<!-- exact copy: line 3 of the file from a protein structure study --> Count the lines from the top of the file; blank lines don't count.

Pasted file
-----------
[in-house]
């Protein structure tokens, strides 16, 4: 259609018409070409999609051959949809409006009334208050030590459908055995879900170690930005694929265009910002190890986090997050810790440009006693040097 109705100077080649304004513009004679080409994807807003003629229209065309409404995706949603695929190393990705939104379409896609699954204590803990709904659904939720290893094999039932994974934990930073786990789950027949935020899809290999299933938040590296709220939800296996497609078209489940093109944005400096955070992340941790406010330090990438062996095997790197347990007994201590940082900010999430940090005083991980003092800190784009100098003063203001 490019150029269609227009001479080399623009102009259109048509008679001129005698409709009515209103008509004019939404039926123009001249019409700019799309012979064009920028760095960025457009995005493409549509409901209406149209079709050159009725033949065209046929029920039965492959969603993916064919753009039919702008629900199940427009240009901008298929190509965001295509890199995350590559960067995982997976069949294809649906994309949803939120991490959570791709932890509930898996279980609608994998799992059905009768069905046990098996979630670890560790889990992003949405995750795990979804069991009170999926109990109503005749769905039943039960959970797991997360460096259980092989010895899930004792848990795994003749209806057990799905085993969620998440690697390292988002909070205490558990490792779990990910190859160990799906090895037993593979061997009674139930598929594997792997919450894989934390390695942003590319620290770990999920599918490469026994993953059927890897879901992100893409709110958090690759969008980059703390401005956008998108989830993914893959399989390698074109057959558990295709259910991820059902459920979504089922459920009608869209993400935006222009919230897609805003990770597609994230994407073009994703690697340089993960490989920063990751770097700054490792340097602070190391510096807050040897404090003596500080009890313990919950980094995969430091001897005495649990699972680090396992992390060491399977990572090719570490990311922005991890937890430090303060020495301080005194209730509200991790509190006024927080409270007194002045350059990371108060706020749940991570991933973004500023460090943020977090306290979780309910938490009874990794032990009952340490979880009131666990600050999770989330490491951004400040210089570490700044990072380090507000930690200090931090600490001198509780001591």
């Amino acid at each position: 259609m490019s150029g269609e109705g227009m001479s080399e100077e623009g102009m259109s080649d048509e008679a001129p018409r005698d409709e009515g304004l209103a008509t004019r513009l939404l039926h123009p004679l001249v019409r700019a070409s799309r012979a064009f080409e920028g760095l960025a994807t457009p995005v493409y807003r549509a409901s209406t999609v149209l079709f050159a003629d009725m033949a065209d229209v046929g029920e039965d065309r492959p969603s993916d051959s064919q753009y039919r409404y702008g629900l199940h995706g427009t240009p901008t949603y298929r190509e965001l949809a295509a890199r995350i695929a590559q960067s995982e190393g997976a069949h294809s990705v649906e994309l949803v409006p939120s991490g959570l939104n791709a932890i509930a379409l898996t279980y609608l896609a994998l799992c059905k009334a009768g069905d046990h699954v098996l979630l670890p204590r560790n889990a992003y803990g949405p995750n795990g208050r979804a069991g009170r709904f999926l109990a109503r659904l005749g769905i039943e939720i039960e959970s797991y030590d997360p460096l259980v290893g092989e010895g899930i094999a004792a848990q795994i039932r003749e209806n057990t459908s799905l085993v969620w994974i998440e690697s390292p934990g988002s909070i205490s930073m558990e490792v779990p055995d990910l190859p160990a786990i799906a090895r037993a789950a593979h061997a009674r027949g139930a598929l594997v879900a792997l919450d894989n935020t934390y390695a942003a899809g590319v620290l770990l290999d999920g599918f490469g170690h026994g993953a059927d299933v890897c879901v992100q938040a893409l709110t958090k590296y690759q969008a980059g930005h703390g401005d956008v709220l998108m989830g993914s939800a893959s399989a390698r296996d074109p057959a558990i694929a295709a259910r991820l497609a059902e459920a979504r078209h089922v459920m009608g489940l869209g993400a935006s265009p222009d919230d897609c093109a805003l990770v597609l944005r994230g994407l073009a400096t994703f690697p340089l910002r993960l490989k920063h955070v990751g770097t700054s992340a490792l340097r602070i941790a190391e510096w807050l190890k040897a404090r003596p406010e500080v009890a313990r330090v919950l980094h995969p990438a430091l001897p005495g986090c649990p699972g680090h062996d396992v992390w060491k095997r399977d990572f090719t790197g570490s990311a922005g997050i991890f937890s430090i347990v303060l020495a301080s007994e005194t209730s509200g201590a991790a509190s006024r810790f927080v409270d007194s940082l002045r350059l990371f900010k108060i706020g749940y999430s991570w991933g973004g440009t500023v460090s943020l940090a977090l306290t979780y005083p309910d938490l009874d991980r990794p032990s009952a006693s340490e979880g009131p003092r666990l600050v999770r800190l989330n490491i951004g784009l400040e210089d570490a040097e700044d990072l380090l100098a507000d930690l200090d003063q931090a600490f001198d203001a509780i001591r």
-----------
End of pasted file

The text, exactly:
């Amino acid at each position: 259609m490019s150029g269609e109705g227009m001479s080399e100077e623009g102009m259109s080649d048509e008679a001129p018409r005698d409709e009515g304004l209103a008509t004019r513009l939404l039926h123009p004679l001249v019409r700019a070409s799309r012979a064009f080409e920028g760095l960025a994807t457009p995005v493409y807003r549509a409901s209406t999609v149209l079709f050159a003629d009725m033949a065209d229209v046929g029920e039965d065309r492959p969603s993916d051959s064919q753009y039919r409404y702008g629900l199940h995706g427009t240009p901008t949603y298929r190509e965001l949809a295509a890199r995350i695929a590559q960067s995982e190393g997976a069949h294809s990705v649906e994309l949803v409006p939120s991490g959570l939104n791709a932890i509930a379409l898996t279980y609608l896609a994998l799992c059905k009334a009768g069905d046990h699954v098996l979630l670890p204590r560790n889990a992003y803990g949405p995750n795990g208050r979804a069991g009170r709904f999926l109990a109503r659904l005749g769905i039943e939720i039960e959970s797991y030590d997360p460096l259980v290893g092989e010895g899930i094999a004792a848990q795994i039932r003749e209806n057990t459908s799905l085993v969620w994974i998440e690697s390292p934990g988002s909070i205490s930073m558990e490792v779990p055995d990910l190859p160990a786990i799906a090895r037993a789950a593979h061997a009674r027949g139930a598929l594997v879900a792997l919450d894989n935020t934390y390695a942003a899809g590319v620290l770990l290999d999920g599918f490469g170690h026994g993953a059927d299933v890897c879901v992100q938040a893409l709110t958090k590296y690759q969008a980059g930005h703390g401005d956008v709220l998108m989830g993914s939800a893959s399989a390698r296996d074109p057959a558990i694929a295709a259910r991820l497609a059902e459920a979504r078209h089922v459920m009608g489940l869209g993400a935006s265009p222009d919230d897609c093109a805003l990770v597609l944005r994230g994407l073009a400096t994703f690697p340089l910002r993960l490989k920063h955070v990751g770097t700054s992340a490792l340097r602070i941790a190391e510096w807050l190890k040897a404090r003596p406010e500080v009890a313990r330090v919950l980094h995969p990438a430091l001897p005495g986090c649990p699972g680090h062996d396992v992390w060491k095997r399977d990572f090719t790197g570490s990311a922005g997050i991890f937890s430090i347990v303060l020495a301080s007994e005194t209730s509200g201590a991790a509190s006024r810790f927080v409270d007194s940082l002045r350059l990371f900010k108060i706020g749940y999430s991570w991933g973004g440009t500023v460090s943020l940090a977090l306290t979780y005083p309910d938490l009874d991980r990794p032990s009952a006693s340490e979880g009131p003092r666990l600050v999770r800190l989330n490491i951004g784009l400040e210089d570490a040097e700044d990072l380090l100098a507000d930690l200090d003063q931090a600490f001198d203001a509780i001591r």